Outgoing creative chief at Accenture Song and The Monkeys Scott Nowell on culturally infiltrating Accenture, failed beer fridge bans, pulling a reverse takeover of Saatchis and why Accenture Song is ‘outperforming’ the consulting growth curve
What you need to know:
- The Monkeys Scott Nowell is stepping away after 17 years at the agency he cofounded, won just about every award going, and sold to what is now Accenture Song for $63m in 2017.
- Many expected The Monkeys culture to be steamrollered by the corporate consulting giant. Nowell says it’s performed a cultural reverse takeover. And now the bigger Accenture business is “leaning in” to the Song model and culture, because it’s powering growth-wise. As he half-jokingly puts it, “the idiots are running the asylum”.
- He admits there are challenges in working for a process-driven monolith – fast-decision making for one, but says he and colleagues learned how to “work the system” from Accenture old hands.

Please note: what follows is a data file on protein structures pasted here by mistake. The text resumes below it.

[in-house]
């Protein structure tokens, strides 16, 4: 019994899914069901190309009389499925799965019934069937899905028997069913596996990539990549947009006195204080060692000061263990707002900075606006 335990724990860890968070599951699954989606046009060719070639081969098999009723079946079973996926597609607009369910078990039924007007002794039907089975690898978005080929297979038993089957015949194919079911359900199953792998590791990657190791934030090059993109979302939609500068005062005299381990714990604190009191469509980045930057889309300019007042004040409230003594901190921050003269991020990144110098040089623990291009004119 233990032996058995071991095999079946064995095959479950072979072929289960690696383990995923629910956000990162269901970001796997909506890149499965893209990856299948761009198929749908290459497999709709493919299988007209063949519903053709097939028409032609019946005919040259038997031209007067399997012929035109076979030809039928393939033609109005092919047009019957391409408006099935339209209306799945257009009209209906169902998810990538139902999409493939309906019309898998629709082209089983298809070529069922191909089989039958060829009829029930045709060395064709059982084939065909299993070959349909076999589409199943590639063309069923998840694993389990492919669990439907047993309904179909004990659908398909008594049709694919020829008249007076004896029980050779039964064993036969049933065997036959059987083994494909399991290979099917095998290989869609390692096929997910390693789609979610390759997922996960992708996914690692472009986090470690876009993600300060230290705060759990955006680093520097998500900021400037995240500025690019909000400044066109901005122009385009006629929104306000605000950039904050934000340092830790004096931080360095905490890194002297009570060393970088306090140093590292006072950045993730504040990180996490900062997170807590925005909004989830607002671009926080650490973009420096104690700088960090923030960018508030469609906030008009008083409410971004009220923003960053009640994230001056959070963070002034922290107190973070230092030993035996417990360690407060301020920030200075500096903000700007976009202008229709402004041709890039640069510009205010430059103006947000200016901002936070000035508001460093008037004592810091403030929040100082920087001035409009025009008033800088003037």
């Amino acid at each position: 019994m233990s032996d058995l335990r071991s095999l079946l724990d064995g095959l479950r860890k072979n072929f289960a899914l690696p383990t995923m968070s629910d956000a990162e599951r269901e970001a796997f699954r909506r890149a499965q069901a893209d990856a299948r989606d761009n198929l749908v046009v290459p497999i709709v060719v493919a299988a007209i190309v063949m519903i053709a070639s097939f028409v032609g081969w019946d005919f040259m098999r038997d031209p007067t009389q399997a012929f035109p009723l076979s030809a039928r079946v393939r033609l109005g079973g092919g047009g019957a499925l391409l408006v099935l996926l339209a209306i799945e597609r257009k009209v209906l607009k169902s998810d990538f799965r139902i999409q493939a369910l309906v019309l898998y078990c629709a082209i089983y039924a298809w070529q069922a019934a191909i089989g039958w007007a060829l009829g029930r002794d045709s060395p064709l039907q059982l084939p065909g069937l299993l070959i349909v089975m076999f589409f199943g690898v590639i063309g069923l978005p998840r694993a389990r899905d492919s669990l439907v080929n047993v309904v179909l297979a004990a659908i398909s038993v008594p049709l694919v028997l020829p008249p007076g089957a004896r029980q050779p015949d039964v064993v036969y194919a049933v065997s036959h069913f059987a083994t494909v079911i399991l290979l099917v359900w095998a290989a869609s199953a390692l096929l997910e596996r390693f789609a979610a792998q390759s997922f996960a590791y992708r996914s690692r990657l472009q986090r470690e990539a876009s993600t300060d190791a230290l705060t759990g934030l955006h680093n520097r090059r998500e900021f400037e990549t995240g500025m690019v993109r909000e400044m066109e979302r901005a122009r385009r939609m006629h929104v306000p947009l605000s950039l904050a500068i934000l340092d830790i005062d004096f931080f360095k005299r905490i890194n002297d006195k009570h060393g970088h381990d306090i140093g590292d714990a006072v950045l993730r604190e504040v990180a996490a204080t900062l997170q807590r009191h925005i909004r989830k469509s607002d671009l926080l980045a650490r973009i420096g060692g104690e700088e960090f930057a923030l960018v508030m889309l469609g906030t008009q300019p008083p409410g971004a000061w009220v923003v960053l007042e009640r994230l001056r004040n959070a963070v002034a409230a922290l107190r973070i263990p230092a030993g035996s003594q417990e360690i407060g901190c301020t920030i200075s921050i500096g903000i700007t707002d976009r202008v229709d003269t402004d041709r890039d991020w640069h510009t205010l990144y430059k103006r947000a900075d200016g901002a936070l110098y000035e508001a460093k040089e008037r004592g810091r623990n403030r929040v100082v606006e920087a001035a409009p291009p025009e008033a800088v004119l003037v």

- Nowell said The Monkeys could earlier have sold to Omnicom or Publicis and also spoke with PwC, but Accenture were the ones that, he claims, talked cultural preservation before talking money.
- He and Monkeys colleagues could have also become ice-cream magnates. All they needed was a “few hundred million dollars” and somebody to run frozen goods logistics.
- Nowell doesn’t rule out getting back in the saddle, but for now he needs a “reset”. For anyone mulling starting their own agency, he says “start smarter” and “try and balance your life”. Which he is about to do.
- The podcast is deeper and more amusing. Get the full download here.
The fear was that we were going to be roadkill. But I think almost the reverse has happened. It feels like it's more our culture infiltrating them from where I sit.
Cultural reverse takeover?
One of the cofounders of The Monkeys, the creative agency that landed one of the single biggest deals in Australian advertising when it was snapped up by Accenture for a reported $63 million is hanging up his boots, at least for now.